SYNOPSIS: Milly, Aubrey, and Jonah Story are cousins, but they barely know one another, and they’ve never even met their grandmother. Rich and reclusive, she disinherited their parents before they were born. So when they each receive a letter inviting them to work at her island resort for the summer, they’re surprised … and curious.

Their parents are all clear on one point – not going is not an option. This could be the opportunity to get back into Grandmother’s good graces. But when the cousins arrive on the island, it’s immediately clear she has different plans for them. And the longer they stay, the more they realize how mysterious – and dark – their family’s past is.

The entire Story family has secrets. Whatever pulled them apart years ago isn’t over – and this summer, the cousins will learn everything.


SYNOPSIS: They’ve infiltrated homes in Hong Kong, shops in Vancouver, the streets of in Sierra Leone, town squares in Oaxaca, schools in Tel Aviv, bedrooms in Indiana. They’re everywhere. They’re here. They’re us. They’re not pets, or ghosts, or robots. They’re real people, but how can a person living in Berlin walk freely through the living room of someone in Sydney? How can someone in Bangkok have breakfast with your children in Buenos Aires, without your knowing? Especially when these people are completely anonymous, unknown, unfindable.

  • The Oxford Book of Gothic Tales edited by Chis Baldick
    • I have already read one story from this collection: Angela Carter’s “The Lady of the House of Love” (available to read on The Short Story Project – I highly recommend it!), and am looking forward to dipping in and out of the book throughout the month.

SYNOPSIS: The first anthology to illustrate the rich variety of Gothic fiction from the eighteenth century to the present day, with authors as diverse as Edgar Allan Poe and Thomas Hardy, Jorge Luis Borges, and Angela Carter.

  • The Haunting of Hill House by Shirley Jackson 
    • I would like to read all of Shirley Jackson’s novels, and this month is a great place to continue this goal (I’ve read We Have Always Lived in the Castle). I’ve put this one in my short-term sight because I’d also like to finally watch the Netflix adaptation.

SYNOPSIS: First published in 1959, Shirley Jackson’s The Haunting of Hill House has been hailed as a perfect work of unnerving terror. It is the story of four seekers who arrive at a notoriously unfriendly pile called Hill House: Dr. Montague, an occult scholar looking for solid evidence of a “haunting”; Theodora, his lighthearted assistant; Eleanor, a friendless, fragile young woman well acquainted with poltergeists; and Luke, the future heir of Hill House. At first, their stay seems destined to be merely a spooky encounter with inexplicable phenomena. But Hill House is gathering its powers—and soon it will choose one of them to make its own.

  • The Road Through the Wall by Shirley Jackson
    • I want to read this for the same reason listed above.

SYNOPSIS: Pepper Street is a really nice, safe California neighborhood. The houses are tidy and the lawns are neatly mowed. Of course, the country club is close by, and lots of pleasant folks live there. The only problem is they knocked down the wall at the end of the street to make way for a road to a new housing development. Now, that’s not good—it’s just not good at all. Satirically exploring what happens when a smug suburban neighborhood is breached by awful, unavoidable truths, The Road Through the Wall is the tale that launched Shirley Jackson’s heralded career.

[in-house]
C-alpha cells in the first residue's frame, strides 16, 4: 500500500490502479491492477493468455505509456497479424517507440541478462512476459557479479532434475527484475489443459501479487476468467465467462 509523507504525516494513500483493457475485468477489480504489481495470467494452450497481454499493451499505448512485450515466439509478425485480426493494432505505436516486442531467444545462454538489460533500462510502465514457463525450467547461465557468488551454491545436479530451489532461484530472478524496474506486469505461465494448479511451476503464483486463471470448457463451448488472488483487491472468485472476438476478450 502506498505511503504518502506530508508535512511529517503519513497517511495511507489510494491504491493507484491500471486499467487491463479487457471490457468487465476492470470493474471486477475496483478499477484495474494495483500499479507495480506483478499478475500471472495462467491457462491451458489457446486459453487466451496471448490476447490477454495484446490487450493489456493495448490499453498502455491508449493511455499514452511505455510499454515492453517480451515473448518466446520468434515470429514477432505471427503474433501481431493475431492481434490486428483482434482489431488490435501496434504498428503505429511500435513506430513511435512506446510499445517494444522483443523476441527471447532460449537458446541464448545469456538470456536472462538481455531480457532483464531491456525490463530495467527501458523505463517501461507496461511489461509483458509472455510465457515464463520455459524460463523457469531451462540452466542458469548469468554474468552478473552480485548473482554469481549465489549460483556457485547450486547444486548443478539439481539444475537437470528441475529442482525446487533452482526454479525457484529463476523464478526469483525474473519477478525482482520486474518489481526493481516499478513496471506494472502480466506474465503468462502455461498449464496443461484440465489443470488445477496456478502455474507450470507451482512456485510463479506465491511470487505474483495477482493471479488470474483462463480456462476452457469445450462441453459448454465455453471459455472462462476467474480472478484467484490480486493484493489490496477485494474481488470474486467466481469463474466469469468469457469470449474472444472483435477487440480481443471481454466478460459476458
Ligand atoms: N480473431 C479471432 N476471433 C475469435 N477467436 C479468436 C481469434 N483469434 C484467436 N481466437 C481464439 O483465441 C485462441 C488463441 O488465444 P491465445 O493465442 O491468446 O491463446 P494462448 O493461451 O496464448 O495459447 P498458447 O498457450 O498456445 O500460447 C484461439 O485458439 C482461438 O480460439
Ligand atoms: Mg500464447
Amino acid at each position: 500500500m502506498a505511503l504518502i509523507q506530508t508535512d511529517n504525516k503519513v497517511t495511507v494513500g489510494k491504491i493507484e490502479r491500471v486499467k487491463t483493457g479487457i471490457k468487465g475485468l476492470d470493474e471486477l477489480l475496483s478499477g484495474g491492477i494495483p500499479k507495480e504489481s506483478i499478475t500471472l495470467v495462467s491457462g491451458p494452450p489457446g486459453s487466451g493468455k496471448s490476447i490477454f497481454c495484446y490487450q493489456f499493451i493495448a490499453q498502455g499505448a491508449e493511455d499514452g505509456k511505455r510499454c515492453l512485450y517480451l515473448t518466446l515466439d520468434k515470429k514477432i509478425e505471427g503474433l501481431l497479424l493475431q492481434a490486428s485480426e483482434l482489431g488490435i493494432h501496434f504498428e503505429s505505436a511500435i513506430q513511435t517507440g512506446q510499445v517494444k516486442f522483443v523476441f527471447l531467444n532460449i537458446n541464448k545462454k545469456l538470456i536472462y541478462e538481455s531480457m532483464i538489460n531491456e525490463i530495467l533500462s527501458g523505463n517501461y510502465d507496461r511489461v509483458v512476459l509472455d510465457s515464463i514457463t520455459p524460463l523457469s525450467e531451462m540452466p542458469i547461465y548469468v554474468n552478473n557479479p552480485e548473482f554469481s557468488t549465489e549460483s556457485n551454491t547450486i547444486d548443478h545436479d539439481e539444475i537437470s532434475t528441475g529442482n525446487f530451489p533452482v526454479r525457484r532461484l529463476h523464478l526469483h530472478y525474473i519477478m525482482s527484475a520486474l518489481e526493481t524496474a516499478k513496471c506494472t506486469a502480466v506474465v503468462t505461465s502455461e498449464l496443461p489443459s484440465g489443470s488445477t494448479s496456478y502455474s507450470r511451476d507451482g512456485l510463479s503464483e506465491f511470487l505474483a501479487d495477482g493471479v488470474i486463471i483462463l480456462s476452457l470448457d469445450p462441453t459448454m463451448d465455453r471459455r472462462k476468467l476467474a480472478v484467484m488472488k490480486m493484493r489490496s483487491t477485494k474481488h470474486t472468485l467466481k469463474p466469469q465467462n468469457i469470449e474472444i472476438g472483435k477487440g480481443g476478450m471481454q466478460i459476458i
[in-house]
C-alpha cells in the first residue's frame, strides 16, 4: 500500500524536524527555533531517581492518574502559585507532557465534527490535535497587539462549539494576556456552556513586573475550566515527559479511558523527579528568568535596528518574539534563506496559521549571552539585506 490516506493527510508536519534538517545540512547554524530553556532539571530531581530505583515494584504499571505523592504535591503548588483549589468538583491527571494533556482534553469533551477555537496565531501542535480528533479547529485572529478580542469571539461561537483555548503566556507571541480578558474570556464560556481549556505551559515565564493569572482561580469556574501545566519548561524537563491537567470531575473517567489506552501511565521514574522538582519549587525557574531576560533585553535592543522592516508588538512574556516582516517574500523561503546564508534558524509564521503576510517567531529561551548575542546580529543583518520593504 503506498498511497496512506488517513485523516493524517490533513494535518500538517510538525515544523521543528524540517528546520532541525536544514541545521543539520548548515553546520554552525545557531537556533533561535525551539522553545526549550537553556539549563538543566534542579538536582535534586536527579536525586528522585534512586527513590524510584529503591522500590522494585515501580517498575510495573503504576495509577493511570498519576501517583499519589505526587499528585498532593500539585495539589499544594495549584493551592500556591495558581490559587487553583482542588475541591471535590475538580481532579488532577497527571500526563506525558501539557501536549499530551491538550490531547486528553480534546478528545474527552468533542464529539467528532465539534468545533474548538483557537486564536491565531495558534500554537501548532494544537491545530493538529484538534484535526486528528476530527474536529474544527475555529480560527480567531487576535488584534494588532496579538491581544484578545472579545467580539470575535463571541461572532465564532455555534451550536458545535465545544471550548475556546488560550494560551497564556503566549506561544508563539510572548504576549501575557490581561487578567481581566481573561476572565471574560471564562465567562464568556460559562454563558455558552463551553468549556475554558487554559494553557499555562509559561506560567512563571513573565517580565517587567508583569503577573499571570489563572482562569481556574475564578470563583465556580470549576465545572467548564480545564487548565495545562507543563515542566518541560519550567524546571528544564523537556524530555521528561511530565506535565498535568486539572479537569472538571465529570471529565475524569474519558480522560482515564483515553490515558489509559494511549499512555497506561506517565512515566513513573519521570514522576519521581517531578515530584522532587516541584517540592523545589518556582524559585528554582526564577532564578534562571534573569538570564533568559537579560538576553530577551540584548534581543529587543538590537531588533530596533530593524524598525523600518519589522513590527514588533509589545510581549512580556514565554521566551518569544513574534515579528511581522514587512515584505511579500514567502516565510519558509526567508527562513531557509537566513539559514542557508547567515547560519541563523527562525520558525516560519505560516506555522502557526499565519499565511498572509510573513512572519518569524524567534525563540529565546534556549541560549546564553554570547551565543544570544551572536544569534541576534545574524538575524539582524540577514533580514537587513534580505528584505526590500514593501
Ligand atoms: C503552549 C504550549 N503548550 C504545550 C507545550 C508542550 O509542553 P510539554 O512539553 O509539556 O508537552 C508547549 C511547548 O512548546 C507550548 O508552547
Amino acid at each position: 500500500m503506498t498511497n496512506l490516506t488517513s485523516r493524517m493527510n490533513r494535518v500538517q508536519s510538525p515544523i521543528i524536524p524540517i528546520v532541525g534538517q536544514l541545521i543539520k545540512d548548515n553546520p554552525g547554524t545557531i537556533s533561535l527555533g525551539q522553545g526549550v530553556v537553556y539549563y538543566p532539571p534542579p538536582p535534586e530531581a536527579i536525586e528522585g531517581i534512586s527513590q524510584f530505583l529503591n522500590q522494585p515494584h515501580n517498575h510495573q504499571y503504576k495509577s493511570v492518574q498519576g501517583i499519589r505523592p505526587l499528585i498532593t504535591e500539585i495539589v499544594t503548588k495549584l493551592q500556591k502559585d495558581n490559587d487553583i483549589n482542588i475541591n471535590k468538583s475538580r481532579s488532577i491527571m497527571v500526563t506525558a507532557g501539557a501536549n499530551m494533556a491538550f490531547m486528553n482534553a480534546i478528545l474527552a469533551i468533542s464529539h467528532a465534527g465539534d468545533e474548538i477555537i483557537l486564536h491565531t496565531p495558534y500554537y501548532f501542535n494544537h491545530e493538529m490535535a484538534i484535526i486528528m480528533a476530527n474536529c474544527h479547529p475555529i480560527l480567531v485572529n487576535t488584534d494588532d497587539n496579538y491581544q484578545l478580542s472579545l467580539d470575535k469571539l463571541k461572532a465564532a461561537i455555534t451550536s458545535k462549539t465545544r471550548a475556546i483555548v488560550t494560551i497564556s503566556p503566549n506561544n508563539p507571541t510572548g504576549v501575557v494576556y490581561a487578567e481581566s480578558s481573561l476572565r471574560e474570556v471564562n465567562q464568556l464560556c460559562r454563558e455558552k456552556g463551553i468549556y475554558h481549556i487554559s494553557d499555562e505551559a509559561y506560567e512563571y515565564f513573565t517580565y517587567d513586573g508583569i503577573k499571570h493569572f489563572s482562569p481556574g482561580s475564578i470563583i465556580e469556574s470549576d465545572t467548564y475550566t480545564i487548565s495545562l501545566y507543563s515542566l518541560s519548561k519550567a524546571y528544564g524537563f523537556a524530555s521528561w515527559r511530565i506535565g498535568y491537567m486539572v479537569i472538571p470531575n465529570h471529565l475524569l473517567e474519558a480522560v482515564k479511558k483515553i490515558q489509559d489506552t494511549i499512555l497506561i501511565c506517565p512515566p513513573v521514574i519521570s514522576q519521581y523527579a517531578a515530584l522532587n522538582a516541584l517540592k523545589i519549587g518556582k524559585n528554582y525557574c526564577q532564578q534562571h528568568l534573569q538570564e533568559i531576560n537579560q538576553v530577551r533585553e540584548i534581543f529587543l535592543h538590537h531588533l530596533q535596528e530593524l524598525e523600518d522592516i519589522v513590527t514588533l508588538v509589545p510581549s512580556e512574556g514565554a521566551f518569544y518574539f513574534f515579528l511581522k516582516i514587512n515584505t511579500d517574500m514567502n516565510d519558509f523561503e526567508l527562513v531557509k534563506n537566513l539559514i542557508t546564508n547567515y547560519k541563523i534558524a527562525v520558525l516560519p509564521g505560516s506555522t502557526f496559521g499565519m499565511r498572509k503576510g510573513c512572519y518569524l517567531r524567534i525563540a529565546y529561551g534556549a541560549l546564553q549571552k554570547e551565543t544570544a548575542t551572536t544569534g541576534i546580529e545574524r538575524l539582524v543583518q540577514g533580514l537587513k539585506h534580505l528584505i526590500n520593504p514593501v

• Hangsaman by Shirley Jackson
    • Again, my reasoning is above.

SYNOPSIS: Seventeen-year-old Natalie Waite longs to escape home for college. Her father is a domineering and egotistical writer who keeps a tight rein on Natalie and her long-suffering mother. When Natalie finally does get away, however, college life doesn’t bring the happiness she expected. Little by little, Natalie is no longer certain of anything—even where reality ends and her dark imaginings begin. Chilling and suspenseful, Hangsaman is loosely based on the real-life disappearance of a Bennington College sophomore in 1946.

Note: I will be featuring these three Shirley Jackson novels in an upcoming From My Bookshelf post.

  • The English Wife by Lauren Willig
    • Going to give this book another try, and hoping it doesn’t become another addition to my DNF list.

SYNOPSIS: Annabelle and Bayard Van Duyvil live a charmed life in New York: he’s the scion of an old Knickerbocker family, she grew up in a Tudor house in England, they had a fairytale romance in London, they have three-year-old twins on whom they dote, and he’s recreated her family home on the banks of the Hudson and named it Illyria. Yes, there are rumors that she’s having an affair with the architect, but rumors are rumors and people will gossip. But then Bayard is found dead with a knife in his chest on the night of their Twelfth Night Ball, Annabelle goes missing, presumed drowned, and the papers go mad. Bay’s sister, Janie, forms an unlikely alliance with a reporter to try to uncover the truth, convinced that Bay would never have killed his wife, that it must be a third party, but the more she learns about her brother and his wife, the more everything she thought she knew about them starts to unravel. Who were her brother and his wife, really? And why did her brother die with the name George on his lips?

  • And
    • Any of the Classics I’ve started reading this year or since last October but haven’t yet finished, including Dracula by Bram Stoker and The Italian by Ann Radcliffe (reread).
    • Magic Lessons by Alice Hoffman, Deadly Education by Naomi Novik, Vampires of Portlandia by Jason Tanamor, The Year of the Witching by Alexis Henderson; just to name a few more I’ve had my eye on recently.

So with my Fall TBR in mind and the “on my radar” attitude, I think I will have a great reading month. Plus, not only will this TBR get me back on track with my NetGalley obligations, but with my 2020 Reading Challenge, too. The Penguin Classics editions of two of the Shirley Jackson novels (again, more about these in an upcoming From My Bookshelf post), and the Book of the Month edition (The English Wife) satisfies two criteria for my 2020 Reading Challenge, which, if you look back at my reading so far this year, would appear I had forgotten about.

What are your reading plans for October? Do you have specific books in mind, or are you going with the flow and selecting books based on your mood (shouting out Ashley at the Bookish Realm one more time for the “on my radar” phrasing)? However you’re reading, I hope it goes well.

2020 Reading Challenge Header Photo